Id. at *2.

Defense counsel presented evidence in support of the petitioner's claim that his wife was the one who perpetrated the murder:

The defense put on proof that Ms. Cummins had, in a conversation with an inmate who was housed with her in prison, confessed to killing someone and that she told the victim's aunt by telephone that she had killed the victim. The defense proof also included evidence that Ms. Cummins had choked a woman with whom she was fighting and that she had thrown a boiling teapot at the victim's head.

Id. at *3.

The sole issue the petitioner raised on direct appeal was whether the trial court committed reversible error by denying his motion for a continuance on the basis "that he was only made aware of [the inmate] witness on the morning the trial began[.]" Id. at *1. We found no abuse of discretion in the trial court's denial of the motion, noting that the petitioner had shown "no prejudice, bad faith, or undue advantage on the part of the State, " that the prosecution provided the petitioner with Mr. Smith's criminal history to aid in cross-examination, and that the trial court extended the trial an extra day to allow the petitioner to call Mr. Beersdorf to testify. Id. at *4 (internal quotations and citations omitted).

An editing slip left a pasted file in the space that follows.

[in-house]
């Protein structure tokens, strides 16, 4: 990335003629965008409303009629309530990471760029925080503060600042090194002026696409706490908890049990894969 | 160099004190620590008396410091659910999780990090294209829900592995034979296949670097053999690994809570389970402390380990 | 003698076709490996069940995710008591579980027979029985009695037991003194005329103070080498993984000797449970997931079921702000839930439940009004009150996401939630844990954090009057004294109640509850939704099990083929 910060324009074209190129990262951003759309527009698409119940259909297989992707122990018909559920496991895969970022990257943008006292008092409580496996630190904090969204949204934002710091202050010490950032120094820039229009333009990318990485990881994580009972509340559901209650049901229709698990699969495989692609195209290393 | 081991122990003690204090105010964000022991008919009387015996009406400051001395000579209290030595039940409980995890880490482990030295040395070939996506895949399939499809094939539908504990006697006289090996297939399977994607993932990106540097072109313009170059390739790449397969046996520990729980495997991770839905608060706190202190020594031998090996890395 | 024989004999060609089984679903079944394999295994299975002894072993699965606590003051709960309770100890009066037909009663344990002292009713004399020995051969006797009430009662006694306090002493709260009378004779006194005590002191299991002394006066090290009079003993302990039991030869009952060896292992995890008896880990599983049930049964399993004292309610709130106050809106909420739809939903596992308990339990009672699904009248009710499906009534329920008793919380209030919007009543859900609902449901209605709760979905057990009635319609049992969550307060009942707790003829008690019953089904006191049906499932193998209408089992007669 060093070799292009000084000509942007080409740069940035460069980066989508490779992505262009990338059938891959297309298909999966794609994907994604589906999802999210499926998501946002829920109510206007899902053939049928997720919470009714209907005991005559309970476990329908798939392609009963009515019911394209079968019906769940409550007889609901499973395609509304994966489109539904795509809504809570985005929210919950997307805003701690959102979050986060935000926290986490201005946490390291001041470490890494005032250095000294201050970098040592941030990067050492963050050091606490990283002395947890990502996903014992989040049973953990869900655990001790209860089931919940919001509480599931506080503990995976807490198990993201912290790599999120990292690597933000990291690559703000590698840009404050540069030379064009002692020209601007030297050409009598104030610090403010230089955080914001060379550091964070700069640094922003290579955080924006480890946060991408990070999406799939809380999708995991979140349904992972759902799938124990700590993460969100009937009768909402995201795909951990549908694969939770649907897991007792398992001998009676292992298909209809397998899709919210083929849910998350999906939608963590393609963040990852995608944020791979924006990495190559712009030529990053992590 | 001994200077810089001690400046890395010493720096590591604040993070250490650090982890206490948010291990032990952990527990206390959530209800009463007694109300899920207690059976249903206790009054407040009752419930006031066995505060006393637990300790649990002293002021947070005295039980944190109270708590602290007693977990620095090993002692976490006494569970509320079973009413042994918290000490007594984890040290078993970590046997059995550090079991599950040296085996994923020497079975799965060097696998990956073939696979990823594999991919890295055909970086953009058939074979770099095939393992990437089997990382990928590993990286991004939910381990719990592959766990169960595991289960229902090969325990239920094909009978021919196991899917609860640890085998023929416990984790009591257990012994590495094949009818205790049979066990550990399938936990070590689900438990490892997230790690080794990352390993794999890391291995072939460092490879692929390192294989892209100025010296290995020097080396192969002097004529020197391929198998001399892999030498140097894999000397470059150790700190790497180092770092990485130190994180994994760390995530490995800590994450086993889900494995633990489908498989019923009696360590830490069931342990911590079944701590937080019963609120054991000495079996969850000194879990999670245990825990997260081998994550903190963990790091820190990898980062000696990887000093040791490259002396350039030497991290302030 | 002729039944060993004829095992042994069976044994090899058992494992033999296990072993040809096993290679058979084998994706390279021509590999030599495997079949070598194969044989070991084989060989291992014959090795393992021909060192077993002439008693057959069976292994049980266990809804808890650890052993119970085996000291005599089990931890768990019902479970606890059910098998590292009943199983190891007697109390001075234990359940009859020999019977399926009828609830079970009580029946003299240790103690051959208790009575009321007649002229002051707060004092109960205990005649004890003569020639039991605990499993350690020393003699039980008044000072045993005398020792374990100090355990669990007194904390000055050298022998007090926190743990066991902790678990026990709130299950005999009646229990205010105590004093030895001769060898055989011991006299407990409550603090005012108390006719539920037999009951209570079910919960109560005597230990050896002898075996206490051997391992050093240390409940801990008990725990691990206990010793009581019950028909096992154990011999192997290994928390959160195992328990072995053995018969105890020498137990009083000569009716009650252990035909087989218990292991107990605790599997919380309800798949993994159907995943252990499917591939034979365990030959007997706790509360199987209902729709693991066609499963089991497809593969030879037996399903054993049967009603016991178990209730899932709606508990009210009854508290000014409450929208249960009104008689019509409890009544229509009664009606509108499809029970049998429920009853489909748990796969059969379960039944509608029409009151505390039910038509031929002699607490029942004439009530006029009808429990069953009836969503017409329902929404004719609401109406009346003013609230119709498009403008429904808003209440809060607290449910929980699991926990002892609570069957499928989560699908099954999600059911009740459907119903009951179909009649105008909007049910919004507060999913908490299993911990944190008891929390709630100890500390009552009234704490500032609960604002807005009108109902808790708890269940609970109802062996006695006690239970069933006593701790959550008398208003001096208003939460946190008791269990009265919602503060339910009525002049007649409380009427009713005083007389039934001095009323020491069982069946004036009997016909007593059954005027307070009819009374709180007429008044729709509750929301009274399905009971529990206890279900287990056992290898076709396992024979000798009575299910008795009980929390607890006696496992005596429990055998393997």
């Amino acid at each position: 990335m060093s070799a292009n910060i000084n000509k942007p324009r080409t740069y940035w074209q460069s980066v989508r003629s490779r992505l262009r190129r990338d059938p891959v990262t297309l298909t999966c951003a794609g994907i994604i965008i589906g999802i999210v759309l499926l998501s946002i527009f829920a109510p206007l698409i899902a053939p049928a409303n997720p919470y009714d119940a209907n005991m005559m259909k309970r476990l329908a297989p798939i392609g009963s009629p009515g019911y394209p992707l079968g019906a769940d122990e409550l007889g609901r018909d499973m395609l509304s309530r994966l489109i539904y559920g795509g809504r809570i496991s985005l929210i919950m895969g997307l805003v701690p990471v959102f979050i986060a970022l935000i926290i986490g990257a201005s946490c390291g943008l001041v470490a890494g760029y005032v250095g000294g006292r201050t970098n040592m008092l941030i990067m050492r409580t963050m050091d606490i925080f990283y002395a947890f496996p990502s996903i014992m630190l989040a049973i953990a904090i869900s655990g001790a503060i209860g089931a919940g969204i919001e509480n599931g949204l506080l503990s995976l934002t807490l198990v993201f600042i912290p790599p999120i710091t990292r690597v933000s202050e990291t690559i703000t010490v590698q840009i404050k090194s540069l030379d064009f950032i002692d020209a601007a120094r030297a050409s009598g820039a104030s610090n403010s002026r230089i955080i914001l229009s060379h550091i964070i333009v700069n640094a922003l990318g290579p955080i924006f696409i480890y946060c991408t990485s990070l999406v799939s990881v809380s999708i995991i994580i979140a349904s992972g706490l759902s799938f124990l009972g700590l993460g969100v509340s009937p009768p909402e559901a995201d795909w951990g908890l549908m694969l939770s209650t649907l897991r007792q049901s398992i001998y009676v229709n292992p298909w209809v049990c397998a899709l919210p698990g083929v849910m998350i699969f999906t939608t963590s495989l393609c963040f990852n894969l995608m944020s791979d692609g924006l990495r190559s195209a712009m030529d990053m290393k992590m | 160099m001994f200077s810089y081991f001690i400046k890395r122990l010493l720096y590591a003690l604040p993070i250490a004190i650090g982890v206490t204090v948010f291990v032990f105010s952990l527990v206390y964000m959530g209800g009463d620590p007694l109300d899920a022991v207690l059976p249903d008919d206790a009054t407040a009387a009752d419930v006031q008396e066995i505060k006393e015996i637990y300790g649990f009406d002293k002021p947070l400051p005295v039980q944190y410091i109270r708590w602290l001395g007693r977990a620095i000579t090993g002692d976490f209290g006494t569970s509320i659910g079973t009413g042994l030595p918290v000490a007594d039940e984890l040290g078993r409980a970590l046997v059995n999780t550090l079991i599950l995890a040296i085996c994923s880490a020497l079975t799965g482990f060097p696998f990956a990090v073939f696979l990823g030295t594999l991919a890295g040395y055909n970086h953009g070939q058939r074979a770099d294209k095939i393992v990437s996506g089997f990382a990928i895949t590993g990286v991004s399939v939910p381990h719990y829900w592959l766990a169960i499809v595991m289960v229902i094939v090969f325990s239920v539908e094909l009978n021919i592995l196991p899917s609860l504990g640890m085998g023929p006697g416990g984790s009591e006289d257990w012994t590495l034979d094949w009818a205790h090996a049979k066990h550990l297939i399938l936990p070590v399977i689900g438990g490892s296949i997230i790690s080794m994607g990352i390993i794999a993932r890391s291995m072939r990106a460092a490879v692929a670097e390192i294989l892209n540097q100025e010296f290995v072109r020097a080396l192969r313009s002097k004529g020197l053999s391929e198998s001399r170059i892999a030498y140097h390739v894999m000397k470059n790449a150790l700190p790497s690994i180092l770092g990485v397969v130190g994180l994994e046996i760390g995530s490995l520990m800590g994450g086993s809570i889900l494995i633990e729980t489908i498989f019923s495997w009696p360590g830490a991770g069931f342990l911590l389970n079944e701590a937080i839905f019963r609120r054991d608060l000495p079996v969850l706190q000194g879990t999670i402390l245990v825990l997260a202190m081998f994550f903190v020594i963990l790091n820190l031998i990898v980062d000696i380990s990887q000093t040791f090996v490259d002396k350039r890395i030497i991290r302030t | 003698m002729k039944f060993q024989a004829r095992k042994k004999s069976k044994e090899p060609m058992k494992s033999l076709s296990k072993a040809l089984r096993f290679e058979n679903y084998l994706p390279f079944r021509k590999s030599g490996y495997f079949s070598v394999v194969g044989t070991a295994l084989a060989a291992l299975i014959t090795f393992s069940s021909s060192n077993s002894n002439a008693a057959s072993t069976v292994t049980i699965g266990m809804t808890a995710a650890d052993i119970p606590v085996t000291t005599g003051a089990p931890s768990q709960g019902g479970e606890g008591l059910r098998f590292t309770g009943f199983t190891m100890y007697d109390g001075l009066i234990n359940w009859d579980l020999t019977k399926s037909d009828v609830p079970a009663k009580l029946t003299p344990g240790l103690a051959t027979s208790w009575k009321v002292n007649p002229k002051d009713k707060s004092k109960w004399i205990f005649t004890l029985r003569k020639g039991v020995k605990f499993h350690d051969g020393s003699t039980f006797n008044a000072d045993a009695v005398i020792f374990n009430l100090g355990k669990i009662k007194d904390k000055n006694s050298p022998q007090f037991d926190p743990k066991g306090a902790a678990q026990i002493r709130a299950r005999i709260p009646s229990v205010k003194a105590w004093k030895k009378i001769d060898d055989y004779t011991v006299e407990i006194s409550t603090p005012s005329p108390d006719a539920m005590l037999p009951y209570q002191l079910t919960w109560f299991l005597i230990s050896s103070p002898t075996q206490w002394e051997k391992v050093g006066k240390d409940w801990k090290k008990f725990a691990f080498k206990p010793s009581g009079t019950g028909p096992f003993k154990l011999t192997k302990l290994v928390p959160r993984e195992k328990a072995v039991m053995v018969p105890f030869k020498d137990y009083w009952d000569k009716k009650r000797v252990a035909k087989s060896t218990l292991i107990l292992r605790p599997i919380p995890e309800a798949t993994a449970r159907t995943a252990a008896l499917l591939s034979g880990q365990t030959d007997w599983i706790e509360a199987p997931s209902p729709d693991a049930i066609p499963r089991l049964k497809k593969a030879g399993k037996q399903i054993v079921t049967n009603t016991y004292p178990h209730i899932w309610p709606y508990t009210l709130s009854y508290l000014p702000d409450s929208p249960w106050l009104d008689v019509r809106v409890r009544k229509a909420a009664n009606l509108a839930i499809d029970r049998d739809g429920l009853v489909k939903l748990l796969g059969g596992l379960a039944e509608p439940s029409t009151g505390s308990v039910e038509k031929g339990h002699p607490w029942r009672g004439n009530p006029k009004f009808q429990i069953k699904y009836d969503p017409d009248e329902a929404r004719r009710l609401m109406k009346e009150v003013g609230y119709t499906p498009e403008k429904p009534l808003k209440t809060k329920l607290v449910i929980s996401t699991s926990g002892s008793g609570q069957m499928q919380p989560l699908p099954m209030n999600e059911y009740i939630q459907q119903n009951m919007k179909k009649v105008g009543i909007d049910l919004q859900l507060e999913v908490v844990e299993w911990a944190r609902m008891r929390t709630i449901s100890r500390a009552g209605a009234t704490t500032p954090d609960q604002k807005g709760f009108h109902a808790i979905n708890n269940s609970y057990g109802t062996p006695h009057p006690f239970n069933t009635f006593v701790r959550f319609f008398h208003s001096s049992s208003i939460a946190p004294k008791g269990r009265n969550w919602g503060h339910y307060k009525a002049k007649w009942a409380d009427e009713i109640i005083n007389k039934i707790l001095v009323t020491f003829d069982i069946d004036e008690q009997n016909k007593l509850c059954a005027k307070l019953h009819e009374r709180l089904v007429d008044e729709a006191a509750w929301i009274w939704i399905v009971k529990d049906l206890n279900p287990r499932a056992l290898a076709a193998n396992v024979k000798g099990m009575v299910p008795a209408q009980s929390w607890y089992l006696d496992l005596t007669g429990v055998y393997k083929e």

On September 25, 2013, the petitioner filed a pro se petition for post-conviction relief in which he raised claims of prosecutorial misconduct, ineffective assistance of counsel, and various errors by the trial court. With respect to his ineffective assistance of counsel claim, he alleged that counsel provided ineffective assistance at trial for, among other things, not objecting to the prosecutor's statement in opening that the petitioner was manufacturing methamphetamine. The petitioner alleged that counsel provided ineffective assistance on appeal "by failing to incorporate significant and obvious issues in the petitioner's appellate brief, " which included counsel's failure to raise the issue of whether the evidence was sufficient to sustain the verdict. With respect to his "trial court error" claim, he alleged that the trial court, among other things, erred by "failing to properly rule on motions."